This “terrorist” hysteria has been the military’s justification for the highly irregular deployment of 8th Infantry Division troopers within the civilian sub-jail compound in Calbayog City. Ericson is regularly being subjected to intimidation and verbal abuse by young, sorry pawns in full-battle gear threatening that he is never safe from so-called “accidents” inside prison. His visitors and supporters likewise suffer harassment and undue surveillance, even after they leave the prison compound. This was the kind of hostile environment that we ourselves witnessed and experienced during our Christmas jail visit last year.
On July 2012, we filed a motion at the RTC Branch in Gandara, Samar requesting permission for Ericson to undergo immediate medical check-up after he complained of sharp pains while urinating. During a hearing in August, Ericson was ironically asked by the prosecutor to prove that he is indeed ill, for him to be allowed access to a proper medical facility. Unfortunately, our lawyers recently informed us that the RTC Judge has already denied our motion, without prejudice to the presentation of proof that Ericson is indeed ill.
For several months now, we have been doing all within our means to have a private doctor check on Ericson but facilitating a doctor’s visit is extremely difficult for us financially and physically as we are also dealing with our own medical maladies. But above all other difficulties, we have to primarily deal with the very real but unspoken viciousness of military threats and harassment. It is precisely the fear of earning the ire of the military that has discouraged doctors from visiting Ericson. Arrested without committing any crime, tortured, locked-up, intimidated and denied medical attention – for how long must our son go through such cruel fate, Madame Secretary?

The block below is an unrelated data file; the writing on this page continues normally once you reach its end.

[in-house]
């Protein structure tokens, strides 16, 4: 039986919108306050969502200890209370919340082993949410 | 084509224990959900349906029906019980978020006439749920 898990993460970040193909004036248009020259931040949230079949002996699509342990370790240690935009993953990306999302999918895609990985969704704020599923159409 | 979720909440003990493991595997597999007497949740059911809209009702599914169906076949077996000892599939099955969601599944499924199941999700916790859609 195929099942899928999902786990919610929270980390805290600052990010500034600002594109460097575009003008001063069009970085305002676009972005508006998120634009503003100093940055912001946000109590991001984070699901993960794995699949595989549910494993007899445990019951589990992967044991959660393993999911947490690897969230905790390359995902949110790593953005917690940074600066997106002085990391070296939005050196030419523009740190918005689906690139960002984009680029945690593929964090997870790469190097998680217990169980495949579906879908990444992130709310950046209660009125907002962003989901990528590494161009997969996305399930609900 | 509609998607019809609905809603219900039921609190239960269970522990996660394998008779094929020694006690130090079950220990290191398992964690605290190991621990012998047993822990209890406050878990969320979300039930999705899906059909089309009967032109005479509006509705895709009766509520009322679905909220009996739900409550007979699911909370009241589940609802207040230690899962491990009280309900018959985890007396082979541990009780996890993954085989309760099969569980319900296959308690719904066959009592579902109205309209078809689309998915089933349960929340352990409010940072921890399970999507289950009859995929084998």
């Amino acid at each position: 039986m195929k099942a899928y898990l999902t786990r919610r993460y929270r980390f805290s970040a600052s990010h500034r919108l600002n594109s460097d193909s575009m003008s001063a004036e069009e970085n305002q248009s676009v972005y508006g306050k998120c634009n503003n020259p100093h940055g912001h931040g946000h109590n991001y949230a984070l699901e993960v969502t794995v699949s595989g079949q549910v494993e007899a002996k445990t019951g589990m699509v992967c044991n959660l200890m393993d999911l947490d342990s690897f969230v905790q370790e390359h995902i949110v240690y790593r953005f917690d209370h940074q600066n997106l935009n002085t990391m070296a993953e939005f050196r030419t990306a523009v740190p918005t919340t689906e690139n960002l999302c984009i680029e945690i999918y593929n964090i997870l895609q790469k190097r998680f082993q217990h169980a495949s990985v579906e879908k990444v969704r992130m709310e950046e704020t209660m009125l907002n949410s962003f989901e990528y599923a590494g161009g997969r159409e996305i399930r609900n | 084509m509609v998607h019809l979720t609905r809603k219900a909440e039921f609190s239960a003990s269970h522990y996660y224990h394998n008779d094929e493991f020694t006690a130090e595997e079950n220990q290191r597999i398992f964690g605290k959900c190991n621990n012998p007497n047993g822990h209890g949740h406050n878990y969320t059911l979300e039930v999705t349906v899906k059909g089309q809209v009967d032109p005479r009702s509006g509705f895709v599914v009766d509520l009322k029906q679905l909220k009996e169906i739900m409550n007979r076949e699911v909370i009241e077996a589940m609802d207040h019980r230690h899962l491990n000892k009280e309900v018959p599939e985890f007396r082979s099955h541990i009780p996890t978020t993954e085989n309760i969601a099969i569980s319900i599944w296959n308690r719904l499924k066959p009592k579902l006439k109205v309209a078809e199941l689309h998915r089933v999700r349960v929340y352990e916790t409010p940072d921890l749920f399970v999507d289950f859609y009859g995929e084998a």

On the mornings of October 24 and 25 this year, our driver received text messages saying that Ericson “is in danger..he might get killed on all souls day,” and warning that we, his parents, were also targets for assassination.
On November 2, the text threats warned that our house was already surrounded by assassins. We could have easily dismissed these messages as awful but harmless pranks but local human rights workers based in Calbayog City also received the very same messages.
Through Ericson’s friends and supporters, we were able to report the incidents. But when authorities told us that more soldiers have been dispatched to the jail to assure Ericson’s “safety,” we were far from appeased.
We are now more anxious and restless knowing too well that increased military presence in and around the sub-provincial jail is the primary threat to our son’s life and well-being.
It has been 22 months, Madame Secretary. 22 months of anguish and anxiety for us, his parents. 22 months of longing for Ericson to be reunited with own son and family. 22 months of disappointment and disillusionment for all his supporters around the world. 22 months of government neglect. 22 months of injustice.
It has been more than enough.
Isaias P. Acosta
Tagged: Ericson Acosta